by Julian Darley
Here’s an interesting question: if you gaze for a moment at this fine piece of Delphic art, which plots U.S. VMT (Vehicle Miles Traveled) with gasoline price for this decade:
Would your first thought be, “Hmm, I wonder how we are going to pay for building new highways since our gas tax revenues must be falling, because we are driving less,” or would it be: “Goodness me! It looks like my fellow Americans are driving less, which as it turns out is exactly what I am doing, because gasoline prices have shot up so much! Maybe we don’t need to build any new roads.”
If you happen to be Mary E. Peters, US Secretary of Transportation, then you fall into the first camp. If you happen to be just about anyone else, you may already have joined the second camp.
But Secretary Peters doesn’t want to hear any nonsense about restraining road building: “By driving less and using more fuel-efficient vehicles, Americans are showing us that the highways of tomorrow cannot be supported solely by the federal gas tax. We must embrace more sustainable funding sources for highways and bridges through more effective ways such as congestion pricing and private activity bonds.” I hope Americans feel duly chastised for driving less. Anyway, let’s be clear: under no circumstances should we raise the gas tax from its current wallet-bending 18.4 cents a gallon to anything approaching the stratospheric levels the benighted Europeans pay (in England, they have been paying up to $10 a gallon, much of which is tax).
Is this complaint that we need alternatives to fuel taxes just a conservative government showing its usual aversion to taxes as a policy instrument? Will climate campaigners favoring greater fossil fuel taxes be better off after the US regime change (be it McCain or Obama)? Not necessarily. There have been riots and protests across the world against increasing fuel and power prices, including in Europe. In South Africa, land of cheap electricity and abundant coal, a huge strike against rising energy costs is about to take place. All this reminds political advisers in every nation, rich or poor, that higher energy prices are a sure-fire vote loser, and yet almost everybody who wants renewable energy and less CO2 emissions sees that higher prices are just about the only way to get these things to happen.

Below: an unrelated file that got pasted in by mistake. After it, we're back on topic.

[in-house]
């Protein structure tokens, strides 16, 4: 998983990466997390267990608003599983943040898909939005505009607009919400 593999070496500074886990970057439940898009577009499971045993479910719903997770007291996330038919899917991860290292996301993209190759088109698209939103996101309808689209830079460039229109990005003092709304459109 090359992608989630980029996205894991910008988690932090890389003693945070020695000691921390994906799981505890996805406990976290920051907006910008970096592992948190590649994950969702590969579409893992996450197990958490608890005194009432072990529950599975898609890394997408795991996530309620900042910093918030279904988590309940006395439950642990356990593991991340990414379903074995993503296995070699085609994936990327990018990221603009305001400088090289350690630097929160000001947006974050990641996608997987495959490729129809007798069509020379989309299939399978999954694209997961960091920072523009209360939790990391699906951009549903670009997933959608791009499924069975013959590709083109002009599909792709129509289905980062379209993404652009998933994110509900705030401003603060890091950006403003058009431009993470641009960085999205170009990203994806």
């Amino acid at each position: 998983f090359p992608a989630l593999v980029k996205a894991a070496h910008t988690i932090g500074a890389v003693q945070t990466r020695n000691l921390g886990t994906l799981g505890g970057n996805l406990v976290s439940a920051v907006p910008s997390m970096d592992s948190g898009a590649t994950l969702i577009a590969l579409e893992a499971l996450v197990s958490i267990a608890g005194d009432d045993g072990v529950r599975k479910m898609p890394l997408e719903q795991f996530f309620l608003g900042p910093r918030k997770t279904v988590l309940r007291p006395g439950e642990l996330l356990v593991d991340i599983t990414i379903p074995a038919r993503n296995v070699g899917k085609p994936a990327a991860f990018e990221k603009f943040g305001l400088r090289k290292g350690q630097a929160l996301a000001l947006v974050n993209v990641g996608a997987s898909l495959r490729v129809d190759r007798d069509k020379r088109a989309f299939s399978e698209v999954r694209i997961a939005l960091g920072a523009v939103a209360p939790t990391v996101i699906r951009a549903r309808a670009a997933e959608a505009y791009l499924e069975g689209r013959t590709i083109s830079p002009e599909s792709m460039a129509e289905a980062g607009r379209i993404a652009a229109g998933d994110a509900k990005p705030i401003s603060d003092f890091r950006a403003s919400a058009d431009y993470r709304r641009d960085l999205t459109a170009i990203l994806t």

Meanwhile, one of the intriguing things that the VMT graph suggests is that Americans did not suddenly start driving less when gas hit $4. Rather, the pattern actually began to change when gasoline price started closing in on $2. This at least correlates with (and may be the major cause of) the relentless VMT rise becoming a plateau, which lasted well over a year. Then at the beginning of 2008, after a period of unprecedented price volatility, for the first time in decades, VMT started falling.
Does this mean we have seen peak VMT? Too early to tell, but either way, this fall in VMT is highly significant, and should cause transport planners all over America to pause and think very carefully before committing any more funds to new road building, lest we produce more of the magnificent roads to nowhere we saw in 1920s Florida.
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